Stella Rouse, University of Maryland, and I have been working on a project for a few years about the political attitudes of the Millennial Generation. It is a timely topic as this age cohort has now surpassed Baby Boomers to be the largest generation in our nation. And it is a personal topic – I am a Millennial (an older one, but still). Despite a lot of press about Millennials, we don’t know what their political attitudes are as a collective in regards to important topics, ranging from the economy to education to foreign policy to immigration to climate change.

Over the past year, Stella and I have investigated Millennial political attitudes through an original survey and focus groups. We argue that Millennials are distinct as a generation in their political beliefs and that this is a result of their generational frame. This frame or persona is a collective identity, in the loose sense of the term, that features greater tolerance for diversity; cosmopolitanism or a broad worldview; and liberal political values and policy support. This persona has been shaped by the global proliferation of technology, shrinking national boundaries and making information more accessible than ever, as well as this generation’s demographics, namely that minority groups comprise nearly 40% of this age cohort. This identity influences the beliefs Millennials hold, but there are differences in political attitudes among Millennials. For example, Latino Millennials are more supportive of immigrants than White Millennials. We investigate Millennial attitudes across a number of policy topics, including the economy, healthcare, immigration, and the environment, as well as for the issue of political participation and engagement.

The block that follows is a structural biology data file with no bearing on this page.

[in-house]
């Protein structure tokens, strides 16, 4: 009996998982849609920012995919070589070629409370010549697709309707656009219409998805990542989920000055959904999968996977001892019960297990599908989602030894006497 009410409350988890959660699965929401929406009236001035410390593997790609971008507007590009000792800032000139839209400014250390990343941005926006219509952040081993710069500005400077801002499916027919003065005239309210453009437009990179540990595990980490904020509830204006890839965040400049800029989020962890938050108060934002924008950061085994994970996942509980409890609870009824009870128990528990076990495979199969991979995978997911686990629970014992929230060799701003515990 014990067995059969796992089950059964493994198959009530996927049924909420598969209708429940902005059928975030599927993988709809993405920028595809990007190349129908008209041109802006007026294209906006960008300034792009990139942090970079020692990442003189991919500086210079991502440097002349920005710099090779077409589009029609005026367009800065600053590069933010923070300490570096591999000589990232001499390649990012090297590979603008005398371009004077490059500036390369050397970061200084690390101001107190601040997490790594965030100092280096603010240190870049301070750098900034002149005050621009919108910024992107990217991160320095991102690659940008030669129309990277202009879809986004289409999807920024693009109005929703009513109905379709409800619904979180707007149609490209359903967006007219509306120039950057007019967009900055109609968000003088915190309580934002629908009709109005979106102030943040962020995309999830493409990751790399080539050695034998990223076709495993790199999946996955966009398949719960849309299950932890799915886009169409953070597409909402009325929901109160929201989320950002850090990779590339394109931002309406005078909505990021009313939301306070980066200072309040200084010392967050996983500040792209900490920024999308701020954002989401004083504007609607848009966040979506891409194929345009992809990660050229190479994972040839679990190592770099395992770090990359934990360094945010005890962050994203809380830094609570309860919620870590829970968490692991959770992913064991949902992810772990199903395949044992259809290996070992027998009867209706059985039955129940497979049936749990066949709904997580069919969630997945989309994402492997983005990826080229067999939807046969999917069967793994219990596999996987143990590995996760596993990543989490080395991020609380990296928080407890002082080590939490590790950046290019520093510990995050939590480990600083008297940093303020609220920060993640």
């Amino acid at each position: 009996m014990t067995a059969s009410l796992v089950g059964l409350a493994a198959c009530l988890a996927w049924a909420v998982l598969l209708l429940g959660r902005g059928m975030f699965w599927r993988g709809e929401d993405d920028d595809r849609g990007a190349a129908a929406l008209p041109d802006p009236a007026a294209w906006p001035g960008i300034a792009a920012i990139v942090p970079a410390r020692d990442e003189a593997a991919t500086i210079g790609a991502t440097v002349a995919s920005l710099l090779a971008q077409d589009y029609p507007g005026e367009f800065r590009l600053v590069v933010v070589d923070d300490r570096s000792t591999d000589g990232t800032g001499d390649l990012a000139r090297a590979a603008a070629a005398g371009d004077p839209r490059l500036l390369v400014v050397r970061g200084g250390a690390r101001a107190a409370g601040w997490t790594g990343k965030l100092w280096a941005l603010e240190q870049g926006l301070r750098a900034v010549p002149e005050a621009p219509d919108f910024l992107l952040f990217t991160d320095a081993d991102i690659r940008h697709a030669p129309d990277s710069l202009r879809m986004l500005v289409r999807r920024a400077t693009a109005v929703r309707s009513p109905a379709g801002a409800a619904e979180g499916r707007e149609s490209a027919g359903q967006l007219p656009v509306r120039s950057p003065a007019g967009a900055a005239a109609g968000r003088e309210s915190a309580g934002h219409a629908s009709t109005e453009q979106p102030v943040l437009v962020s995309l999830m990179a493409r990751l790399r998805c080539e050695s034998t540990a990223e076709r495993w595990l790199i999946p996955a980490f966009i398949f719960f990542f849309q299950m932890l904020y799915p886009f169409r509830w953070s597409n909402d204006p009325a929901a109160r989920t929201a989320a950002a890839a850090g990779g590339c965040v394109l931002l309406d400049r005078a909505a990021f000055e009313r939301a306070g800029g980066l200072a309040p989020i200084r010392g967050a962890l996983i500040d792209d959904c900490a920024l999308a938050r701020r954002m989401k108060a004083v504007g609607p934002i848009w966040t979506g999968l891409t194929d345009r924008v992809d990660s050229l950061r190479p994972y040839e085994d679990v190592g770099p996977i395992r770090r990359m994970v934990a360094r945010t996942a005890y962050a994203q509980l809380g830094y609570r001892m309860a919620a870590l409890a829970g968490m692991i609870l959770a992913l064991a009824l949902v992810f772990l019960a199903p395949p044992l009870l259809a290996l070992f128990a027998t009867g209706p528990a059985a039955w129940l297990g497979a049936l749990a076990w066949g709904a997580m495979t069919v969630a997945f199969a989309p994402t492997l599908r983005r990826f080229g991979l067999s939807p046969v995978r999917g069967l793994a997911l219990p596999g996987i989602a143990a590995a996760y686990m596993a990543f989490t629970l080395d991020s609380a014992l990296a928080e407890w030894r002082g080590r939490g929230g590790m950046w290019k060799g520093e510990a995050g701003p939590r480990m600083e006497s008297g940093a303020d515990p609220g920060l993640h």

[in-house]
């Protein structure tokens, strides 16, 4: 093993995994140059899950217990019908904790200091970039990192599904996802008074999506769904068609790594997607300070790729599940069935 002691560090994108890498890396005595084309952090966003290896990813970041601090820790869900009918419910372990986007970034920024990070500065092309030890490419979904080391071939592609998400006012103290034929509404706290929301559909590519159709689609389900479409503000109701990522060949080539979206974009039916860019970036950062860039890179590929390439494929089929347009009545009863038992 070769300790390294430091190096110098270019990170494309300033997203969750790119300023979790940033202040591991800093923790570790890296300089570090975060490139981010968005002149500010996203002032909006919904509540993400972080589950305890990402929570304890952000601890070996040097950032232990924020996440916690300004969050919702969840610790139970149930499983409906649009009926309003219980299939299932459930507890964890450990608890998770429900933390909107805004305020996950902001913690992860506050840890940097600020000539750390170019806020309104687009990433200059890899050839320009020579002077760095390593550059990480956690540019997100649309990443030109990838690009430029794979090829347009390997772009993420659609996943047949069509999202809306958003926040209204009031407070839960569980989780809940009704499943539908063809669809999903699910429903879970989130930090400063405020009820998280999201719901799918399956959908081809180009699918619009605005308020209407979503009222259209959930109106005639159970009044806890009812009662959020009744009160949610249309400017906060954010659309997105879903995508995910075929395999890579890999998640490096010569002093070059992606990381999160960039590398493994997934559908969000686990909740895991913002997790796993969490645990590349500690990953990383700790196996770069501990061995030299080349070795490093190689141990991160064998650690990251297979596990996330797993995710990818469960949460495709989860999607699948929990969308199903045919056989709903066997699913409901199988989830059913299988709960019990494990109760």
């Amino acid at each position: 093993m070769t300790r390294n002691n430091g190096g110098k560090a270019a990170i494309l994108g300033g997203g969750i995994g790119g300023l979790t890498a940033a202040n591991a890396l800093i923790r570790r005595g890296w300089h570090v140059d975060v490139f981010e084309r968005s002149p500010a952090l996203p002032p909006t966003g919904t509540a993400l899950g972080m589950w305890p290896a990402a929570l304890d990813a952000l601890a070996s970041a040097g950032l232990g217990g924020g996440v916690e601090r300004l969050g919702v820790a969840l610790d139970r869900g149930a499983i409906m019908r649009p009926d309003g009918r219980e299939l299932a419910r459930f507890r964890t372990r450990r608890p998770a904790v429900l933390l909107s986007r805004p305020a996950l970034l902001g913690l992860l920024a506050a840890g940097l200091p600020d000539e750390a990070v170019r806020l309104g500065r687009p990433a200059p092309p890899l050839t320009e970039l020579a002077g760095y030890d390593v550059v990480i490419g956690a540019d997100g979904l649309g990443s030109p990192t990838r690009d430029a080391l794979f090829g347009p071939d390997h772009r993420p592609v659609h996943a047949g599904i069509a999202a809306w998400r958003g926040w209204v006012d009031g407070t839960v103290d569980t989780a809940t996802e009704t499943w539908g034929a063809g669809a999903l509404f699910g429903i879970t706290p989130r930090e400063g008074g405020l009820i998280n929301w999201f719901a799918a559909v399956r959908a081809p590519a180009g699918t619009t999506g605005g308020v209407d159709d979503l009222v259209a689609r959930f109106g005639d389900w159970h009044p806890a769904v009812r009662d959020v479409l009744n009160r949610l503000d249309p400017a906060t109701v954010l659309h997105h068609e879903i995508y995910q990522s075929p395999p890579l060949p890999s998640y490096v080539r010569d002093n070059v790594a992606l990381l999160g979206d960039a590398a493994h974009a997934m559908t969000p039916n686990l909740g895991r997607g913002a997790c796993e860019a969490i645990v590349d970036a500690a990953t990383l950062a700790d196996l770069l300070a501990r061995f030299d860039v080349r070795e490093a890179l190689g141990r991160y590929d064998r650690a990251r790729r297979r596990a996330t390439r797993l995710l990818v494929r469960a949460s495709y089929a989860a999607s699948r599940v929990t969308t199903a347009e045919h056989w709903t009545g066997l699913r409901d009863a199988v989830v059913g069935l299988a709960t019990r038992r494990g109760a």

I see this project as illuminating how Millennials contribute to local community resilience. This group’s political and community engagement looks different than previous generations, and I believe this may have important implications for how we build disaster resilience. Messaging is critical because Millennials are active social media users, but pursuing policies that resonate with this group, I would conjecture, is also relevant. The ideas Millennials have and the values they hold with regards to the environment should be evaluated as we face threats from multiple hazards, including climate change. Their political and policy “buy-in” will be important for the success of future mitigation efforts.

This project is now under book contract with Michigan Press. Currently Stella and I are working on further developing the manuscript and look forward to sharing the final product with you next year. In the meantime, you can read our article on Millennials and immigration published in Social Science Quarterly, available here: 2015 volume 95(5): 1336-1379 and here: SSRN Ross & Rouse (2015).

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